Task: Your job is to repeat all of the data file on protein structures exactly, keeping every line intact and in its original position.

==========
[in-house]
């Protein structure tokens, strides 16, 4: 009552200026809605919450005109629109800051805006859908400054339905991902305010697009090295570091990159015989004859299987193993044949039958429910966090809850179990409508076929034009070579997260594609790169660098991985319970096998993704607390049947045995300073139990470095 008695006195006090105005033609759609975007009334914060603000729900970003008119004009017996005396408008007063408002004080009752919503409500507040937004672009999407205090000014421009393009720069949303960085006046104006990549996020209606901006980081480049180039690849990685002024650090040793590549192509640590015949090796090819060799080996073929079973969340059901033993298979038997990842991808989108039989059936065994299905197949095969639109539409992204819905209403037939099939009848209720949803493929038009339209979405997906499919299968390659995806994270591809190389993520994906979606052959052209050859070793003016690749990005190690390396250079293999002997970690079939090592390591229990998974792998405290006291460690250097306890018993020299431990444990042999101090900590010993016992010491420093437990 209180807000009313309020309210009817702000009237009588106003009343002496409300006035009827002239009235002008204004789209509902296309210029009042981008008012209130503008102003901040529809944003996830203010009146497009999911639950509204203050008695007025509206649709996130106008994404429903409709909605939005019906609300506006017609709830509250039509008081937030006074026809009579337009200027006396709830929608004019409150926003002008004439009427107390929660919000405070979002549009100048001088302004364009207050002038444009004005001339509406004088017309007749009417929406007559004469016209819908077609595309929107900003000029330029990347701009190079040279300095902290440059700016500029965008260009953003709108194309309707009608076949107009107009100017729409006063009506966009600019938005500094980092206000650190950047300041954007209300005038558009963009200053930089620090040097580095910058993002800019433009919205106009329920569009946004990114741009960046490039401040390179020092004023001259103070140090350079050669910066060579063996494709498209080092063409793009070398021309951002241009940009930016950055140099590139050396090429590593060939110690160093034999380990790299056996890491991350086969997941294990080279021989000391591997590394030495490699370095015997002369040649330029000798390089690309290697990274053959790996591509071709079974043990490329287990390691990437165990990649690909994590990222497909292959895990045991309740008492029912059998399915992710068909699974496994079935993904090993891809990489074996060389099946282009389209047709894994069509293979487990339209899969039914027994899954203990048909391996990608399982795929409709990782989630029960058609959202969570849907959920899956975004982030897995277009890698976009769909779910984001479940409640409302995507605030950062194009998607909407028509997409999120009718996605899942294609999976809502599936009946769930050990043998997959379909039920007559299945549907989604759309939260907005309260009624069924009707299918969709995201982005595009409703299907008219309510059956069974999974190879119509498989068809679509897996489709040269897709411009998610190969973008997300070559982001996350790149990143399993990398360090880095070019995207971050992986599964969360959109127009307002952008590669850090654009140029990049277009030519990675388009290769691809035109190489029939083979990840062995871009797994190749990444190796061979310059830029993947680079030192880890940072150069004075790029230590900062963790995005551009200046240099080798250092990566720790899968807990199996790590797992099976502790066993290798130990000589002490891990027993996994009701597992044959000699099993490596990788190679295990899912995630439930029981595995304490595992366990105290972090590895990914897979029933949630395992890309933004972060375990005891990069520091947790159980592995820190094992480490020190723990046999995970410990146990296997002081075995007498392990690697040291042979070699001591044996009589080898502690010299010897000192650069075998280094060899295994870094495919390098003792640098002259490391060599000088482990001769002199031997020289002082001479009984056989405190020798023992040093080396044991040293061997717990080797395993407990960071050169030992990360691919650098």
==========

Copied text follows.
[in-house]
């Protein structure tokens, strides 16, 4: 009552200026809605919450005109629109800051805006859908400054339905991902305010697009090295570091990159015989004859299987193993044949039958429910966090809850179990409508076929034009070579997260594609790169660098991985319970096998993704607390049947045995300073139990470095 008695006195006090105005033609759609975007009334914060603000729900970003008119004009017996005396408008007063408002004080009752919503409500507040937004672009999407205090000014421009393009720069949303960085006046104006990549996020209606901006980081480049180039690849990685002024650090040793590549192509640590015949090796090819060799080996073929079973969340059901033993298979038997990842991808989108039989059936065994299905197949095969639109539409992204819905209403037939099939009848209720949803493929038009339209979405997906499919299968390659995806994270591809190389993520994906979606052959052209050859070793003016690749990005190690390396250079293999002997970690079939090592390591229990998974792998405290006291460690250097306890018993020299431990444990042999101090900590010993016992010491420093437990 209180807000009313309020309210009817702000009237009588106003009343002496409300006035009827002239009235002008204004789209509902296309210029009042981008008012209130503008102003901040529809944003996830203010009146497009999911639950509204203050008695007025509206649709996130106008994404429903409709909605939005019906609300506006017609709830509250039509008081937030006074026809009579337009200027006396709830929608004019409150926003002008004439009427107390929660919000405070979002549009100048001088302004364009207050002038444009004005001339509406004088017309007749009417929406007559004469016209819908077609595309929107900003000029330029990347701009190079040279300095902290440059700016500029965008260009953003709108194309309707009608076949107009107009100017729409006063009506966009600019938005500094980092206000650190950047300041954007209300005038558009963009200053930089620090040097580095910058993002800019433009919205106009329920569009946004990114741009960046490039401040390179020092004023001259103070140090350079050669910066060579063996494709498209080092063409793009070398021309951002241009940009930016950055140099590139050396090429590593060939110690160093034999380990790299056996890491991350086969997941294990080279021989000391591997590394030495490699370095015997002369040649330029000798390089690309290697990274053959790996591509071709079974043990490329287990390691990437165990990649690909994590990222497909292959895990045991309740008492029912059998399915992710068909699974496994079935993904090993891809990489074996060389099946282009389209047709894994069509293979487990339209899969039914027994899954203990048909391996990608399982795929409709990782989630029960058609959202969570849907959920899956975004982030897995277009890698976009769909779910984001479940409640409302995507605030950062194009998607909407028509997409999120009718996605899942294609999976809502599936009946769930050990043998997959379909039920007559299945549907989604759309939260907005309260009624069924009707299918969709995201982005595009409703299907008219309510059956069974999974190879119509498989068809679509897996489709040269897709411009998610190969973008997300070559982001996350790149990143399993990398360090880095070019995207971050992986599964969360959109127009307002952008590669850090654009140029990049277009030519990675388009290769691809035109190489029939083979990840062995871009797994190749990444190796061979310059830029993947680079030192880890940072150069004075790029230590900062963790995005551009200046240099080798250092990566720790899968807990199996790590797992099976502790066993290798130990000589002490891990027993996994009701597992044959000699099993490596990788190679295990899912995630439930029981595995304490595992366990105290972090590895990914897979029933949630395992890309933004972060375990005891990069520091947790159980592995820190094992480490020190723990046999995970410990146990296997002081075995007498392990690697040291042979070699001591044996009589080898502690010299010897000192650069075998280094060899295994870094495919390098003792640098002259490391060599000088482990001769002199031997020289002082001479009984056989405190020798023992040093080396044991040293061997717990080797395993407990960071050169030992990360691919650098």